Ongoing Work

Ilaria Ampollini (University of Trento) & Mattia Andreoletti: “Objectivity: a qualitative analysis”

The philosophical and historical debate about what objectivity is and how it is entangled within the practices of science has notably been lively and challenging during the last decades. However, to date no study has addressed to researchers and scientists themselves, in order to investigate how they perceive the concept of objectivity in their everyday practice. Hence, we want to give empirical contribution to the contemporary debate about objectivity, by exploring the topic through the opinions and direct experience of researchers across different fields. In collaboration with Ilaria Ampollini (University of Trento) a series of focus groups will then investigate how scientists perceive, discuss, and pursue objectivity in their disciplines. More specifically, participants will be asked to reflect about what do they consider as “objective” and in what measure they think that objectivity is linked to research quality. Moreover, we will investigate if and to what extent they do agree with some definitions and interpretations given by scholars who have been extensively studied scientific objectivity.

Carlo Martini (Università Vita-Salute San Raffaele) & Mattia Andreoletti: “Progressive Science or Pseudoscience: The case of medical controversies”

Science progresses through debate and disagreement, and scientific controversies play a crucial role in the growth of scientific knowledge. But not all controversy and disagreement is progressive in science. Sometimes controversies can be manufactured and what looks like genuine scientific disagreement can be a distortion of science set up by non-scientific actors (e.g. interest groups). Manufactured controversies are detrimental to science because they can hinder scientific progress and eventually bias evidence-based decisions. The first goal of this paper is to elucidate the distinction between pseudo and genuine scientific controversies. The second goal of this paper is to provide some epistemic criteria for distinguishing pseudo from genuine scientific debates in medicine. Drawing on the research from social epistemology and the literature on expertise, we will discuss a series of criteria which have been proposed to identify genuine from pseudo expertise. We will apply such principles to discern between legitimate and pseudo-scientific controversies, testing them in a case study. The case study is based on current research on statins, which are drugs widely prescribed to decrease the level of cholesterol in order to reduce the risk of cardiovascular diseases (CVD).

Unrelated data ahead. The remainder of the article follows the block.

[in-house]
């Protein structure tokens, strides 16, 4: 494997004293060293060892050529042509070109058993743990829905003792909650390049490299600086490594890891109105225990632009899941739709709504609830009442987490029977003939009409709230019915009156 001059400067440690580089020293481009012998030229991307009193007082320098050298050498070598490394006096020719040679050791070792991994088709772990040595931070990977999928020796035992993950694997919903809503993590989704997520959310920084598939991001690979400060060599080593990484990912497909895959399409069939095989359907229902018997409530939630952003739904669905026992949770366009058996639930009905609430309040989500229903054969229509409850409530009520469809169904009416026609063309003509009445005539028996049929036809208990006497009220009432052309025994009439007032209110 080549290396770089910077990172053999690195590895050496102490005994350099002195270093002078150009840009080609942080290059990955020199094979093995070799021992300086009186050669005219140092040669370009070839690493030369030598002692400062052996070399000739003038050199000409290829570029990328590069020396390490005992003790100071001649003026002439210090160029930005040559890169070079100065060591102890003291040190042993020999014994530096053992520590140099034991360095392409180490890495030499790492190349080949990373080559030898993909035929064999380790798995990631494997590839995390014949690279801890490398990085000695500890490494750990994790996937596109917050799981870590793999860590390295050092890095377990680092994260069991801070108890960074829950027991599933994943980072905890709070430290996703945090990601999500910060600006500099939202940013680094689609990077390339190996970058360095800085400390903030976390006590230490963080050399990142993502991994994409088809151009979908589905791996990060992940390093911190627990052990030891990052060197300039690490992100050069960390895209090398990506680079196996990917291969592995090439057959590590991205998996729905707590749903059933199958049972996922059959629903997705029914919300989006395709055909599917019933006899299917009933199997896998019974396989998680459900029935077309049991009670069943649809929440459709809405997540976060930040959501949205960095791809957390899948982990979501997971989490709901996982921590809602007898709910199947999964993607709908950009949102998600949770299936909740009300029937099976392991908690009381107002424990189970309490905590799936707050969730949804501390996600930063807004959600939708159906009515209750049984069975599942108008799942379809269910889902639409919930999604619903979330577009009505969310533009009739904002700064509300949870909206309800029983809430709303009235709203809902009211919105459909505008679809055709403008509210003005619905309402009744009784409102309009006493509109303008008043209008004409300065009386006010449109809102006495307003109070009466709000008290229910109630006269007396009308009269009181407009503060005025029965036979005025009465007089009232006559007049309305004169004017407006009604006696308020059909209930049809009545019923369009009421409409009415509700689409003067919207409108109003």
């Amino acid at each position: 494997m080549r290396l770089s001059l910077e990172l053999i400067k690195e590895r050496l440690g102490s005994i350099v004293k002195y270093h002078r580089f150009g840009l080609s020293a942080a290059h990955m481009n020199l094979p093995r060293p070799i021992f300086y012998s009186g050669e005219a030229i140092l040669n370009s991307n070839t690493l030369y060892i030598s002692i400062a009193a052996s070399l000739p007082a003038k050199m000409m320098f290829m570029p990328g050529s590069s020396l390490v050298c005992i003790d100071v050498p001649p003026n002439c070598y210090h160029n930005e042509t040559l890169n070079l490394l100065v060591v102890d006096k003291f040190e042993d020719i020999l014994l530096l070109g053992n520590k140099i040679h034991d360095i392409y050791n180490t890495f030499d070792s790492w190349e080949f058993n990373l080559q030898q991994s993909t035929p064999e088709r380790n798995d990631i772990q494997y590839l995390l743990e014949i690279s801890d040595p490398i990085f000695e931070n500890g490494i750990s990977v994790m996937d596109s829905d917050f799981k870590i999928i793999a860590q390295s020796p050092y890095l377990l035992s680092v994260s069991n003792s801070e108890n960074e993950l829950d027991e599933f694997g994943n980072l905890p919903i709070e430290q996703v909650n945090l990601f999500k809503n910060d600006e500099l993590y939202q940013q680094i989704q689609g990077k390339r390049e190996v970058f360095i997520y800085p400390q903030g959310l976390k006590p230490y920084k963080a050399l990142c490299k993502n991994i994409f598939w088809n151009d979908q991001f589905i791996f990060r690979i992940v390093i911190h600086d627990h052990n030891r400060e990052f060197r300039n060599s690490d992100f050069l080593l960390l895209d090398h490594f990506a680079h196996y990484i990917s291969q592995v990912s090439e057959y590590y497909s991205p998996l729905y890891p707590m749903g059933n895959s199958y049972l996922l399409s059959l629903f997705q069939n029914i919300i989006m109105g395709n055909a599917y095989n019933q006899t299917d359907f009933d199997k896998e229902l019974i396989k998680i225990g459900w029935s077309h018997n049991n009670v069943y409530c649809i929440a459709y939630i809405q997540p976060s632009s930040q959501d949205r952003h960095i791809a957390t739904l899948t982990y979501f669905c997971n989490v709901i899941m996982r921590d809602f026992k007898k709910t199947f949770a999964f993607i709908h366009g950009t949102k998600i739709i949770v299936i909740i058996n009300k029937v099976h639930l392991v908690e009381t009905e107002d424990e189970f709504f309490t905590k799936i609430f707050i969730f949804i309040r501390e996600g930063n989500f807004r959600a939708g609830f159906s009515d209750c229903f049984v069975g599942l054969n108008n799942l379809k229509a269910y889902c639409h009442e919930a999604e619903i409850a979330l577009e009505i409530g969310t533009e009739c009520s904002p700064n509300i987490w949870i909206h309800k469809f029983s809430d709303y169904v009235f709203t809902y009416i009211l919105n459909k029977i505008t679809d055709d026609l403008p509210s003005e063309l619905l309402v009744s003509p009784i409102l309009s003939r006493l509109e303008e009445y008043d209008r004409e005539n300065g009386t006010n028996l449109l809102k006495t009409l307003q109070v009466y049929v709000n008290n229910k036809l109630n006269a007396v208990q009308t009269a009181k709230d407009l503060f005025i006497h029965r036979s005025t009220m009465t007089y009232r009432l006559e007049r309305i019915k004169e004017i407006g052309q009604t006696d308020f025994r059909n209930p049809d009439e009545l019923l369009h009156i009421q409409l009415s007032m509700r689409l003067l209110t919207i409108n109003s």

Mattia Andreoletti: “The terrorists and the czars. Methodological versus social solutions to the replicability crisis”